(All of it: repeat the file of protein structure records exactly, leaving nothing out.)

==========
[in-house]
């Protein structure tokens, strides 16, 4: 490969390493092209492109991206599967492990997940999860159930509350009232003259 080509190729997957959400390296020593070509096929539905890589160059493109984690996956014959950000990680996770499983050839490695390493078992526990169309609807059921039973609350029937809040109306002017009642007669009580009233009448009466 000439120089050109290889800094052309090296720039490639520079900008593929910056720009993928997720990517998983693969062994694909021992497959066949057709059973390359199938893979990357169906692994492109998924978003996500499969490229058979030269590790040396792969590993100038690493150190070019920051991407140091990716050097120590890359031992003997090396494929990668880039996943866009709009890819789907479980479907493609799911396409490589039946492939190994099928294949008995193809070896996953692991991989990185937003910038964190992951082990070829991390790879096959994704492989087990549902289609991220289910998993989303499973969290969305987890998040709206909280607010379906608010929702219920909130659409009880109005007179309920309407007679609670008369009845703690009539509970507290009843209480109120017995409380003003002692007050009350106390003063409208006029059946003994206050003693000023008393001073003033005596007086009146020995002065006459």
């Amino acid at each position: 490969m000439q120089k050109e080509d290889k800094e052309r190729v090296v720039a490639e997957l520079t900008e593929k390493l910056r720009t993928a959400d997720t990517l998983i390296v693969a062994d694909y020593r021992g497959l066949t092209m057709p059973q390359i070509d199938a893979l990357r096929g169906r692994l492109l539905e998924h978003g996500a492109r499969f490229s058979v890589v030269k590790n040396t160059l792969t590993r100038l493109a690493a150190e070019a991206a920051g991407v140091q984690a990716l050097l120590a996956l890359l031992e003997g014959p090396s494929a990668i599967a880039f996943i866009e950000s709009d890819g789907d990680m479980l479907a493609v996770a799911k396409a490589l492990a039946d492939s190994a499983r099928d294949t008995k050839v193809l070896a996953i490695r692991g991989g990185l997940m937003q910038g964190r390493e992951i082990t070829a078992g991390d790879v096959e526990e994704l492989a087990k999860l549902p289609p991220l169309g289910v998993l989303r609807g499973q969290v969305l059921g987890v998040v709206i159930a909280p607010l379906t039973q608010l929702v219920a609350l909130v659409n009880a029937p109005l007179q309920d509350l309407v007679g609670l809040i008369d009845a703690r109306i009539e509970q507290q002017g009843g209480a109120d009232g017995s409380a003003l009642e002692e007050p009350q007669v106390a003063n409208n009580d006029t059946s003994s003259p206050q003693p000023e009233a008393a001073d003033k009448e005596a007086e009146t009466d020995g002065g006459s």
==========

[in-house]
């Protein structure tokens, strides 16, 4: 490969390493092209492109991206599967492990997940999860159930509350009232003259 080509190729997957959400390296020593070509096929539905890589160059493109984690996956014959950000990680996770499983050839490695390493078992526990169309609807059921039973609350029937809040109306002017009642007669009580009233009448009466 000439120089050109290889800094052309090296720039490639520079900008593929910056720009993928997720990517998983693969062994694909021992497959066949057709059973390359199938893979990357169906692994492109998924978003996500499969490229058979030269590790040396792969590993100038690493150190070019920051991407140091990716050097120590890359031992003997090396494929990668880039996943866009709009890819789907479980479907493609799911396409490589039946492939190994099928294949008995193809070896996953692991991989990185937003910038964190992951082990070829991390790879096959994704492989087990549902289609991220289910998993989303499973969290969305987890998040709206909280607010379906608010929702219920909130659409009880109005007179309920309407007679609670008369009845703690009539509970507290009843209480109120017995409380003003002692007050009350106390003063409208006029059946003994206050003693000023008393001073003033005596007086009146020995002065006459």
């Amino acid at each position: 490969m000439q120089k050109e080509d290889k800094e052309r190729v090296v720039a490639e997957l520079t900008e593929k390493l910056r720009t993928a959400d997720t990517l998983i390296v693969a062994d694909y020593r021992g497959l066949t092209m057709p059973q390359i070509d199938a893979l990357r096929g169906r692994l492109l539905e998924h978003g996500a492109r499969f490229s058979v890589v030269k590790n040396t160059l792969t590993r100038l493109a690493a150190e070019a991206a920051g991407v140091q984690a990716l050097l120590a996956l890359l031992e003997g014959p090396s494929a990668i599967a880039f996943i866009e950000s709009d890819g789907d990680m479980l479907a493609v996770a799911k396409a490589l492990a039946d492939s190994a499983r099928d294949t008995k050839v193809l070896a996953i490695r692991g991989g990185l997940m937003q910038g964190r390493e992951i082990t070829a078992g991390d790879v096959e526990e994704l492989a087990k999860l549902p289609p991220l169309g289910v998993l989303r609807g499973q969290v969305l059921g987890v998040v709206i159930a909280p607010l379906t039973q608010l929702v219920a609350l909130v659409n009880a029937p109005l007179q309920d509350l309407v007679g609670l809040i008369d009845a703690r109306i009539e509970q507290q002017g009843g209480a109120d009232g017995s409380a003003l009642e002692e007050p009350q007669v106390a003063n409208n009580d006029t059946s003994s003259p206050q003693p000023e009233a008393a001073d003033k009448e005596a007086e009146t009466d020995g002065g006459s």